The Classroom of Michael Pope, using SIMOC The Classroom of Michael Pope, using SIMOC

The year is 2020 blurring into 2021 and teaching as we know it has changed for now, perhaps forever. The demand to use technology and data has permeated past the filters of the monthly teacher faculty meetings and right into the classroom itself. With the Covid pandemic separating students from students and teachers from students, how can a STEM teacher find ways to connect during a time of literally a great disconnect? I check my emails and my eye catches sight of an email from Tyson Brown and my mind drifts to a past daydream of the red planet.

What kind of, “Good Trouble” I can get into with this interactive digital resource?

This year I am teaching 7th grade science. While the space portion of our studies is limited, Mars does pop up. The difference between this interactive, web based program and what I am currently using is just that. The program gives students the feel of, while conducting activities, being a real scientist or a science team monitoring—or actually living on the planet Mars. This connects well as an extension idea with the current curriculum activity Continue Your Exploration activity called “Destination Mars.” Especially now with the Mars Rover Perseverance set to land in less than a week.

Since my move from mathematics back to science this semester, most of my time has been spent learning the ins and outs of the new curriculum and the district expectations. Unfortunately, SIMOC was not the center piece that I had hoped for but served more as a way to support the core concept and the excitement around the Mars rover landing.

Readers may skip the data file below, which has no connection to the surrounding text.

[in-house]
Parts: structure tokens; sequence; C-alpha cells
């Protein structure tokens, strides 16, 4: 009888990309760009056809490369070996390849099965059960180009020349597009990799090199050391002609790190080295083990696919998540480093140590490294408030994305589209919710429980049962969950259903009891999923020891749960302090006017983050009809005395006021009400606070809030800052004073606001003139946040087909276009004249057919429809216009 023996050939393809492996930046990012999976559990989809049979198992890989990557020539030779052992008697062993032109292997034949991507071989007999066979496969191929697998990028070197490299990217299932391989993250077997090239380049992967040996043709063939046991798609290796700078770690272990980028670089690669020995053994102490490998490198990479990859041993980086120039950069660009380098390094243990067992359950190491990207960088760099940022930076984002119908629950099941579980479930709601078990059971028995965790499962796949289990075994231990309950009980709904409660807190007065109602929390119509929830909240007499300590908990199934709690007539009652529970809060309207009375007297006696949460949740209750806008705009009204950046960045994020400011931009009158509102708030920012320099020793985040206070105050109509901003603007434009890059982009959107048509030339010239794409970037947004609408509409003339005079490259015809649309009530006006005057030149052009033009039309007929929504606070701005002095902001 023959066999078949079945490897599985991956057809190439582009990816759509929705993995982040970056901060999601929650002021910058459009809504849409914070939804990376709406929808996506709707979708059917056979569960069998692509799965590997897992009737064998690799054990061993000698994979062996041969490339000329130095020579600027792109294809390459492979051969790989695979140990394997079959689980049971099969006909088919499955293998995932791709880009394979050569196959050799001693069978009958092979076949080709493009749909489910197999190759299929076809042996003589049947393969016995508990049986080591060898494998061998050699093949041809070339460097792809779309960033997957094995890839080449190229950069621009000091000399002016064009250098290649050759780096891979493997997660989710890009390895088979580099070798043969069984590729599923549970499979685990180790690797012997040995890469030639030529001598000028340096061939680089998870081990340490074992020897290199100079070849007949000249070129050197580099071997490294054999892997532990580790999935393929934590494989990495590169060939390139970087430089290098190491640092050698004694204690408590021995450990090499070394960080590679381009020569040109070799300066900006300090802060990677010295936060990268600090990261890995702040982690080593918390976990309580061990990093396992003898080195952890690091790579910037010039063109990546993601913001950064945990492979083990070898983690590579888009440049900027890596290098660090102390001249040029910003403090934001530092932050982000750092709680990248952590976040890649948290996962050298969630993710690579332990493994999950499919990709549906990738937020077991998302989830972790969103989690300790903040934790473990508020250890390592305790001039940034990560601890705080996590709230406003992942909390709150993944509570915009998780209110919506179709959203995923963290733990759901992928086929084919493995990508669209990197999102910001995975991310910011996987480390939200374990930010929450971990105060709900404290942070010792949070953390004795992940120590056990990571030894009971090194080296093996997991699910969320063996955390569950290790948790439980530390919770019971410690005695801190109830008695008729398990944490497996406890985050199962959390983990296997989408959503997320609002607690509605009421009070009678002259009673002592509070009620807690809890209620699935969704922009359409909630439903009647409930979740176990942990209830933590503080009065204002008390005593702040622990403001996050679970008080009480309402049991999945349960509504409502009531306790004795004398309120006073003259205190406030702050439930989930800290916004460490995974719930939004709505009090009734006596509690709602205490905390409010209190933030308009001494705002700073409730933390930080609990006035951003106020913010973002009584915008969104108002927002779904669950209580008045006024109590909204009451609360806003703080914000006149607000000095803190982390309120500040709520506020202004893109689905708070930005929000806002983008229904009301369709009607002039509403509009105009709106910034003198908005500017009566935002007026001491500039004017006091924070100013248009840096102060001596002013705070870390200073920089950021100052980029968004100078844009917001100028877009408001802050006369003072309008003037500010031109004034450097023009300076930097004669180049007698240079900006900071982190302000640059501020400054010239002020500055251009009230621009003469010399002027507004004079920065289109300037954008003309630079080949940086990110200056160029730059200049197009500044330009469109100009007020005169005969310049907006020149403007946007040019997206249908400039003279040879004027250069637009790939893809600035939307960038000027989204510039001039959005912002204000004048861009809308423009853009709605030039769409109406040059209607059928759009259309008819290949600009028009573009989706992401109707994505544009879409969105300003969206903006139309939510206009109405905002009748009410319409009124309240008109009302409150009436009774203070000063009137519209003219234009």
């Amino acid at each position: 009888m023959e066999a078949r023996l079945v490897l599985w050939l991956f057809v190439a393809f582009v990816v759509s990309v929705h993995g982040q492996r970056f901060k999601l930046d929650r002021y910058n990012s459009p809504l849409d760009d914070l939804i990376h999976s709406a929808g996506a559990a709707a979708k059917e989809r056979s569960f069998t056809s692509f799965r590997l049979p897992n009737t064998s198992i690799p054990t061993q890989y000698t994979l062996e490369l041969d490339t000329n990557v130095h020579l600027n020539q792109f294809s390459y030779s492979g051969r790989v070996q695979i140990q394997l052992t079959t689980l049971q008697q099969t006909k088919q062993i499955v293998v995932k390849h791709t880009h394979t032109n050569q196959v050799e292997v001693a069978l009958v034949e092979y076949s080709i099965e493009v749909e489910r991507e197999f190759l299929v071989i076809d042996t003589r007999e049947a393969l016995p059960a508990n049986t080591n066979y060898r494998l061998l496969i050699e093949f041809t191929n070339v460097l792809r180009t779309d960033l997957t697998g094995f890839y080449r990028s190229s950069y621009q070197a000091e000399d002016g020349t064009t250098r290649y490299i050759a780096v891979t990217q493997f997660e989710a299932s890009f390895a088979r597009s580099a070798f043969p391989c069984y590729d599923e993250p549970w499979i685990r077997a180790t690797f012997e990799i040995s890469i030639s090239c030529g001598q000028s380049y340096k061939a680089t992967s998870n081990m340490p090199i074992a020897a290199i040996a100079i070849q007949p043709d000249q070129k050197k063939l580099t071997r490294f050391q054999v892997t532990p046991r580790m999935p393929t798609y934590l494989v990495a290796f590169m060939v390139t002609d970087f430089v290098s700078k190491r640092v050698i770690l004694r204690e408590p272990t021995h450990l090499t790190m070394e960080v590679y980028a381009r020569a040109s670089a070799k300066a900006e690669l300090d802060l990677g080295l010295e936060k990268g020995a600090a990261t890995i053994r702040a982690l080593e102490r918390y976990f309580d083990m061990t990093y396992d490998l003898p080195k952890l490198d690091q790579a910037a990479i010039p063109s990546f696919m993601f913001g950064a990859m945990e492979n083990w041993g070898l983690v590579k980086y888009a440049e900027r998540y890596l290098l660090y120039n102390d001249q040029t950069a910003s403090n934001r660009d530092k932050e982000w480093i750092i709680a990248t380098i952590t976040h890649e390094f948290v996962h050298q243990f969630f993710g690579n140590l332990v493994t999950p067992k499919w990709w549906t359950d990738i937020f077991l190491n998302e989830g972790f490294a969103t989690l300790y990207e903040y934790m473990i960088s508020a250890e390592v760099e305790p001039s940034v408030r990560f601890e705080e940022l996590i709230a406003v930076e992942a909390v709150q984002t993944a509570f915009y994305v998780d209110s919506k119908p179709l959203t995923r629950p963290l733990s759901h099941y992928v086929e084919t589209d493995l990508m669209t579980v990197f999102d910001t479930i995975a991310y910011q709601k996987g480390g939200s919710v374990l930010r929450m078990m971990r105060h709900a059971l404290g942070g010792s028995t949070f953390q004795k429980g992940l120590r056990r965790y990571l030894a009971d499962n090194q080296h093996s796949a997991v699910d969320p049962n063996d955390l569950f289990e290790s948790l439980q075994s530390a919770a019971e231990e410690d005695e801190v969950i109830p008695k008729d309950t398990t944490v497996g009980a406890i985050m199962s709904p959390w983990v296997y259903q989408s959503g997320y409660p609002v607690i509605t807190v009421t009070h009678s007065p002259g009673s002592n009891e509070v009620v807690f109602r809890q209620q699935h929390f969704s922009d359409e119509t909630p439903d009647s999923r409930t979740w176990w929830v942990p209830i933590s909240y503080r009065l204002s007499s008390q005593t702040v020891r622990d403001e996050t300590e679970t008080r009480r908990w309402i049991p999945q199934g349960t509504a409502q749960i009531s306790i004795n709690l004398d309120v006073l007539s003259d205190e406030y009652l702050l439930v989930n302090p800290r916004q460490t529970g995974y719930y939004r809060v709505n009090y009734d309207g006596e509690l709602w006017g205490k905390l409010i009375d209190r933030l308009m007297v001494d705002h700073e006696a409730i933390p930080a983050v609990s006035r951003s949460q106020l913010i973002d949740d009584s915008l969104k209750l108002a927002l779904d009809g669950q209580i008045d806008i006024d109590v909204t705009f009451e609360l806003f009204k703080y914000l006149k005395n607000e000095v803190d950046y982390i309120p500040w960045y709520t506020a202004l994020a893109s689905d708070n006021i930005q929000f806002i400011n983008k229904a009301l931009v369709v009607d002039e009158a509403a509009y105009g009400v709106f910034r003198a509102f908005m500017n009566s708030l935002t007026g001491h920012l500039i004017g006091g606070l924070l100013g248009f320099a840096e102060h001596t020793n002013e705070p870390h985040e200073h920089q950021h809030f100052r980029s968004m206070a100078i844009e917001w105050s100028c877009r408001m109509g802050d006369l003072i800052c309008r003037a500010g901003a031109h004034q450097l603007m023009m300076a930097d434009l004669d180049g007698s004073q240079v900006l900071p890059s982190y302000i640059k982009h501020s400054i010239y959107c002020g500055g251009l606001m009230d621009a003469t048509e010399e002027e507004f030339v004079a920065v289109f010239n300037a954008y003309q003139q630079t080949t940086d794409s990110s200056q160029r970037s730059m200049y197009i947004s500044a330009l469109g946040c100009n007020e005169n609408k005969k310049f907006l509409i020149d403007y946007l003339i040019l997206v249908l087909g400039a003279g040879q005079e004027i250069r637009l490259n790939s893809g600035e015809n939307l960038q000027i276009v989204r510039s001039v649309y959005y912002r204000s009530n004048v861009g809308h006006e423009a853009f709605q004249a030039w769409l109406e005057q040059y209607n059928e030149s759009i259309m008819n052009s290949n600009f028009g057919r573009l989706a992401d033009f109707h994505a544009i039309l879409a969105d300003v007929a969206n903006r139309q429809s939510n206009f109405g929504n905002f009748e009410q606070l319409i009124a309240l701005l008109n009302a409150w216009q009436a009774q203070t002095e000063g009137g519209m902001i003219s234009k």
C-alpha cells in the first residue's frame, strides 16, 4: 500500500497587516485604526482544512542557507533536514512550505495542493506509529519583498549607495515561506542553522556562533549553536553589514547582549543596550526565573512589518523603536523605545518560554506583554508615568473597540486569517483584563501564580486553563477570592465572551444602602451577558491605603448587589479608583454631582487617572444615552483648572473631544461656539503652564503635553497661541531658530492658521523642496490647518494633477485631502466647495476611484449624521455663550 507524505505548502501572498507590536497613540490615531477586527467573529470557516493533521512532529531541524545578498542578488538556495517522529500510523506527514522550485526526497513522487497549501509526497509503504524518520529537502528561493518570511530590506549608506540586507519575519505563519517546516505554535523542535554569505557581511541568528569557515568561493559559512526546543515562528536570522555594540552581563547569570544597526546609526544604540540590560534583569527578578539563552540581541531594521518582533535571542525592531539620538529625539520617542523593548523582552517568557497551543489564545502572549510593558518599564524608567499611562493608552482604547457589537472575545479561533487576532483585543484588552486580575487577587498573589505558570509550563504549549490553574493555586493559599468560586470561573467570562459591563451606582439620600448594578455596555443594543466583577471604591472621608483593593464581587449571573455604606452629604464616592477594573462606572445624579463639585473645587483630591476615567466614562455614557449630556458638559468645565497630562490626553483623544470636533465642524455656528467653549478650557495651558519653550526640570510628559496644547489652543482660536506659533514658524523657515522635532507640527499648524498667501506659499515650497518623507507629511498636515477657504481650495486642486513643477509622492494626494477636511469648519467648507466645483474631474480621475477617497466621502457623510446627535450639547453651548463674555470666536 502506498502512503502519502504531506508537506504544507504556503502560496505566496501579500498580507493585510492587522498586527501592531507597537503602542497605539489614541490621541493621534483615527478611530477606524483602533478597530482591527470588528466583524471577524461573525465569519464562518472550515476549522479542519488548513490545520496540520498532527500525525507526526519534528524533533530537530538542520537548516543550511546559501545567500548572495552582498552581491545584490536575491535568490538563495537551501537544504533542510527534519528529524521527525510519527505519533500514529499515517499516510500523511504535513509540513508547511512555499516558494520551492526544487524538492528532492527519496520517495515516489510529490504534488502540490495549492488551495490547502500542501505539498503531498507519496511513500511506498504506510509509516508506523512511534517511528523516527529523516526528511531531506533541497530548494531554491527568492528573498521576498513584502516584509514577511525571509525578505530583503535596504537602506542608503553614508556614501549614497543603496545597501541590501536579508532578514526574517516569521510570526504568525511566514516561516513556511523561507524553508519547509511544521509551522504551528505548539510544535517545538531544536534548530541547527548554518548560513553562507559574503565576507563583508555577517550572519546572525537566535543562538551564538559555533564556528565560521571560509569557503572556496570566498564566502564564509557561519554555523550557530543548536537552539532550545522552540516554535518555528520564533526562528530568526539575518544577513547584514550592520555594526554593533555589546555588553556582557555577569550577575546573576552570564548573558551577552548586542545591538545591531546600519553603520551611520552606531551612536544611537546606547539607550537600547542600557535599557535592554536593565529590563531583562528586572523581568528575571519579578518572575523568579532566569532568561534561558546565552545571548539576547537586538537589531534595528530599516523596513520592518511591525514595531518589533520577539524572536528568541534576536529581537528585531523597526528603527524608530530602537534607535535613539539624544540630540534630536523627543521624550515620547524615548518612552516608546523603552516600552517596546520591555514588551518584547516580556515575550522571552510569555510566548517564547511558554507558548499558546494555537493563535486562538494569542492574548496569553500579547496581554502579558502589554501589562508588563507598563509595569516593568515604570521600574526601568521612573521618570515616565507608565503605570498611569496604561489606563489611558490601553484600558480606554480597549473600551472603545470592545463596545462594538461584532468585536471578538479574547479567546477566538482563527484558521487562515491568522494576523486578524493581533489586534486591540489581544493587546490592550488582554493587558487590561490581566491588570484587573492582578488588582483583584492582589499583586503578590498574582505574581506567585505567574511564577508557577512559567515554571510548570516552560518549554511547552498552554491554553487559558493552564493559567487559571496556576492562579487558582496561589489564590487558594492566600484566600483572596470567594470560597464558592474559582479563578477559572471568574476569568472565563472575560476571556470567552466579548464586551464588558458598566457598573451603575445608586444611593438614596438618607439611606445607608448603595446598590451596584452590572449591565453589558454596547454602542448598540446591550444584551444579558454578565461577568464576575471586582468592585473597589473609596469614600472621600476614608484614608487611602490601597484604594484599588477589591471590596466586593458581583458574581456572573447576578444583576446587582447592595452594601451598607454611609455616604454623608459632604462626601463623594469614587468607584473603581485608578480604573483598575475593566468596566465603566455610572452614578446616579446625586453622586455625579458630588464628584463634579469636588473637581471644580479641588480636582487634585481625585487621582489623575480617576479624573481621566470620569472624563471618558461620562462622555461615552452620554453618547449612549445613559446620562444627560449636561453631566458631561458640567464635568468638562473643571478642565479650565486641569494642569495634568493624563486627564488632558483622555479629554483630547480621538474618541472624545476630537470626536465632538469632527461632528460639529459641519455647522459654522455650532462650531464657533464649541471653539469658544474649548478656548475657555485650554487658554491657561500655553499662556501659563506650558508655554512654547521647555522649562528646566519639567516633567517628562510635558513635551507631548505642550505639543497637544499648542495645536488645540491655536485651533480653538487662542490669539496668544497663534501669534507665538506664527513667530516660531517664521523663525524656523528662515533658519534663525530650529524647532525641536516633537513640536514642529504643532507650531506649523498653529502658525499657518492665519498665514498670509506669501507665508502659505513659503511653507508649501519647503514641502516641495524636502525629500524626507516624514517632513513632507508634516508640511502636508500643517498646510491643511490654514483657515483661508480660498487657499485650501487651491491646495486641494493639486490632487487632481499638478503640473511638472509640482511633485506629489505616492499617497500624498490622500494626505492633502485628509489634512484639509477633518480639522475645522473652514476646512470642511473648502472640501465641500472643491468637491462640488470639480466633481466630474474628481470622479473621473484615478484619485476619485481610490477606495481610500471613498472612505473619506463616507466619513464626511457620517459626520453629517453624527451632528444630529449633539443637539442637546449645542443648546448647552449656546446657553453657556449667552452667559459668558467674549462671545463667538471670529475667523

Presently, I have a small, core group of students who are working with the program, excited to make the connection to the current world-wide event next week. I think that after I get my foundation in the new curriculum I will bring in more students and then a class or two. Next year, I can see this being a portion of the third quarter lesson and all students can be involved.

When I initially previewed the program I liked the data streams and simulations it provided. It was what I was used to using and similar to the GAVRT program my students and I used many years ago. The student testing group was giddy with excitement. After I explained more about the data collection protocols and potential, they got even more excited. They were discussing the potential to have larger group sizes with the program and other food options.

The potential is definitely there and if I keep playing with it and asking more questions to my students, I am sure more constructive ideas will be forthcoming. The student take-away would have to be that science is fun and the research does not have to be boring and dull. The face of education has changed and the venue may be fluid, but one thing remains the same—students want to learn. Regardless of the fear of a pandemic and removal of the human connection via distance learning nothing can stop education. As long as there is a student hungry to explore and a longing thirst for knowledge, teachers will serve up a meal in the digital or analog world.

SIMOC proved to be a great tool in my classroom.

Read the full paper published for ICES 2021 …